by Emmanuella Kim.
Last February, we attended a large two-day archdiocesan conference where we had a display table with Madonna House literature. We sold some books and gave away "word scrolls," brightly coloured little scrolls of paper, each with a "word" from Catherine Doherty. These were popular and great conversation starters.
In March we had the pleasure of having Fr. Al MacPherson, a priest-friend of MH Combermere, come to give a four-day Lenten mission to our parish. (Our pastor invited him after meeting him at our house last year.) Fr. Al gives charismatic healing missions all over the world.
We had been wondering how people would receive the healing service, since the parish doesn’t have a Charismatic style, but it was well received both by our parishioners and by people from other parishes. We could see the numbers increasing by the day.
We were greeters for his mission, so we chatted with many new and old friends and sold some MH books as well.
Some people want to invite Fr. Al back some time in the future; one friend of ours even asked us how come we hadn’t told them about him before!
As usual, our schedule has included mornings of recollection once a month for whoever wishes to come, on the themes of the Little Mandate. At the last one, we invited a special guest—Frater Leo Barker OSB of Westminster Abbey in Mission, BC, to talk about "Pray always, I will be your rest."
He shared about the life of prayer and work of the monks and gave some practical examples of how to pray. Then, after the tea break, he led us in Lectio Divina using the gospel reading for the Sunday Mass.
During lunch, he talked about his vocation and his life in the monastery. It was good to see a charming young man who loves his life which is dedicated to God, and he was loved by all present.
For our last meeting of the year with the Holy Family Apostolate (for people being formed in preparation for lay missionary work in the Yukon), we invited Fr. Elton Fernandes, SJ to give a talk on discernment.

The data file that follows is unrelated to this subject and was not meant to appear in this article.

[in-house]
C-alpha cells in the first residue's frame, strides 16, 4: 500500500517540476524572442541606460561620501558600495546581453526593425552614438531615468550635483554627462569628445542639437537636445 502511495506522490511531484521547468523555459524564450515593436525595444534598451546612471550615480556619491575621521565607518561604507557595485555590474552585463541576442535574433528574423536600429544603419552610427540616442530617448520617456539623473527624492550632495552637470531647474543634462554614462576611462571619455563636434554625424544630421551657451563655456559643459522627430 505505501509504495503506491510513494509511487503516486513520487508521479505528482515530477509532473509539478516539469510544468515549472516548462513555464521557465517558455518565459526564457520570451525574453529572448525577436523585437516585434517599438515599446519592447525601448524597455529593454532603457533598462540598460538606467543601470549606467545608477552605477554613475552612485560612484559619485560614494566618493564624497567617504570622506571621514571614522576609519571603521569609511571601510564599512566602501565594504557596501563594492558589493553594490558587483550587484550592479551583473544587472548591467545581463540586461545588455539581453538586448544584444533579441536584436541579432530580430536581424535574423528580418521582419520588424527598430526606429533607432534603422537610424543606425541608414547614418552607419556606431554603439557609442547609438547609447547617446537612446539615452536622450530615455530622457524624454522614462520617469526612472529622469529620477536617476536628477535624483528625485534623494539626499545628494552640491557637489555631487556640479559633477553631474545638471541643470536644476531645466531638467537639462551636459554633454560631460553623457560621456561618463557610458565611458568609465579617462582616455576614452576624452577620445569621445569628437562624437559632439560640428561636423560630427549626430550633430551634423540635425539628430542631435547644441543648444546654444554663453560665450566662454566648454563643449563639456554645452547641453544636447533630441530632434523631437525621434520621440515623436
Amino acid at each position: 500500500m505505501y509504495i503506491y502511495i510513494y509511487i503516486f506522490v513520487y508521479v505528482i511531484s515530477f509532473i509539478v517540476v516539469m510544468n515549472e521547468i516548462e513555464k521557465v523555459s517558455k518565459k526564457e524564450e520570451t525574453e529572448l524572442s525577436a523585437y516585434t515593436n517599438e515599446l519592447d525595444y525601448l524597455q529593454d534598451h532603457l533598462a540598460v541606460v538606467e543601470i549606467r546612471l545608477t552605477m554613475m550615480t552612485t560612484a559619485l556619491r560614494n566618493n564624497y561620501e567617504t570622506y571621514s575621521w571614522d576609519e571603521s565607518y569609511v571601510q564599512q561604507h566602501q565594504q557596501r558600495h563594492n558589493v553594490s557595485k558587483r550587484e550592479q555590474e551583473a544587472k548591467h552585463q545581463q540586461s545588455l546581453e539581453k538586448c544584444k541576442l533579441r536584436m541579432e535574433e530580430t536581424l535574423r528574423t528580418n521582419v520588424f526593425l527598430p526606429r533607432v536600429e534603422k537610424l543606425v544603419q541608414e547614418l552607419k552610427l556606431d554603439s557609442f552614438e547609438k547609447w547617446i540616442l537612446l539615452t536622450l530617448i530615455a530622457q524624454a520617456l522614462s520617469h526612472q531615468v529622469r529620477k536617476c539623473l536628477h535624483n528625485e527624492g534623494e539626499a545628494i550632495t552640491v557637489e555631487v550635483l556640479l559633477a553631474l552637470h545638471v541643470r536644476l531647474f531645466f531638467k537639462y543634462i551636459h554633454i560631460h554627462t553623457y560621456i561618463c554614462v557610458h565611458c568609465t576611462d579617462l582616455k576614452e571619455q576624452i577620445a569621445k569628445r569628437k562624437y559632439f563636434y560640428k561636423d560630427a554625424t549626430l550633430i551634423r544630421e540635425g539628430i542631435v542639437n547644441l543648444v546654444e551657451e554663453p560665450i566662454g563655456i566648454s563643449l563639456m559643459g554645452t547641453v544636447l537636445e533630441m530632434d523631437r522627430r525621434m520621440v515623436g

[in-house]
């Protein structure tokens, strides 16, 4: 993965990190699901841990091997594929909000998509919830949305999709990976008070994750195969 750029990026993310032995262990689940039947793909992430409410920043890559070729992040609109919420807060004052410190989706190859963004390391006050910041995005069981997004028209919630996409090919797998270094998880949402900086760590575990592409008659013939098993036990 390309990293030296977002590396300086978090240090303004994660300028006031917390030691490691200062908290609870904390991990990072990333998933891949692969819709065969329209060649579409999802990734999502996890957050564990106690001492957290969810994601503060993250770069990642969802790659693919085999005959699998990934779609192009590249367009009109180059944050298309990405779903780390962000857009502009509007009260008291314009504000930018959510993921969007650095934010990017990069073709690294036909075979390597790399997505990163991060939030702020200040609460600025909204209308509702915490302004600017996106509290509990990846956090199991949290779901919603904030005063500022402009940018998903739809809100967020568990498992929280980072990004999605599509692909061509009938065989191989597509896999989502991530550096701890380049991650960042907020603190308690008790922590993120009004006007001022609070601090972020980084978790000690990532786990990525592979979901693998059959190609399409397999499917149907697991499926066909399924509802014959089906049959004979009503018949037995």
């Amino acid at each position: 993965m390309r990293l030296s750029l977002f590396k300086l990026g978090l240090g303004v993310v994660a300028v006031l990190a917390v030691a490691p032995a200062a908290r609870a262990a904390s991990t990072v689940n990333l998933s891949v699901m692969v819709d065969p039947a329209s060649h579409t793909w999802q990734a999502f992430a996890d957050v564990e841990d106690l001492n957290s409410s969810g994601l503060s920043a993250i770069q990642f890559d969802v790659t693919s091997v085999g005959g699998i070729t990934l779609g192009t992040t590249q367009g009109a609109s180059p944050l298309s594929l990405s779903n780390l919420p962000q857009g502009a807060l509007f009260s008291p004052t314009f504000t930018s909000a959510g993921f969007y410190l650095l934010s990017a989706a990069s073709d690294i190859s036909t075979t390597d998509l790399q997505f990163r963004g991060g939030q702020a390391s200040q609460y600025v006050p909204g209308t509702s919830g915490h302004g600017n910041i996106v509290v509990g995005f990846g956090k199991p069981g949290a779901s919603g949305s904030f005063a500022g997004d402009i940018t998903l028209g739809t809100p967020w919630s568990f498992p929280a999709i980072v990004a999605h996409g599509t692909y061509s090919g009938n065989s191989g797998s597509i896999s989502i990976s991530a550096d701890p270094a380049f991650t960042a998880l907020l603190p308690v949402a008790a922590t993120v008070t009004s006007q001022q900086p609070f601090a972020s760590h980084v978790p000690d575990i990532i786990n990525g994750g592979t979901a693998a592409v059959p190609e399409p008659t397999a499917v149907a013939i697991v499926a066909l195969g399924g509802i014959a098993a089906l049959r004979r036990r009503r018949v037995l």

We opened the meeting to friends as well, so we had over 40 people (mostly young families including the kids).
We had a few opportunities to give talks on vocation this year—at a grade school, high school, and young adults group. It was hard to engage the high school students and hard to know if they were listening or not, but we tried and hopefully they got something from it.
In June, I went back to Combermere for my Final Promises and came back with my mom to Vancouver. (She had come all the way from Korea for my Promises.) Gudrun Schultz, who entered the community just last year, renewed her promises in our chapel at MH Vancouver.
At the beginning of the summer, we went to Edmonton for the retreat for the three western houses of MH (Edmonton, Regina, and Vancouver).
Since none of the three of us at MH Vancouver had ever seen the Rockies before, we took time on the way back to explore a bit. We experienced wind, hail, rain, and sunshine, and saw some wild animals.
Summer was very quiet. Our local director, Mary Lynn Murray, was away helping out in Combermere, and between this and the fact that summer is always quiet, sometimes our house felt like a contemplative monastery. I called it "a hibernating time."
The summer weather was unusually beautiful and sunny, so Gudrun and I very much enjoyed working in our vegetable and flower gardens, eating three meals a day on our back porch, and going on a few hikes.
It was also a good time to get some projects done. Gudrun cleared the back yard to prepare for garden beds, reorganized the file cabinets, and, after being disturbed by mosquitoes, made two screens for the windows. I extended the flower garden and made new boxes for our office.
This year for the first time we got lots of apples from our three apple trees. Our happy dilemma then was what to do with them all.
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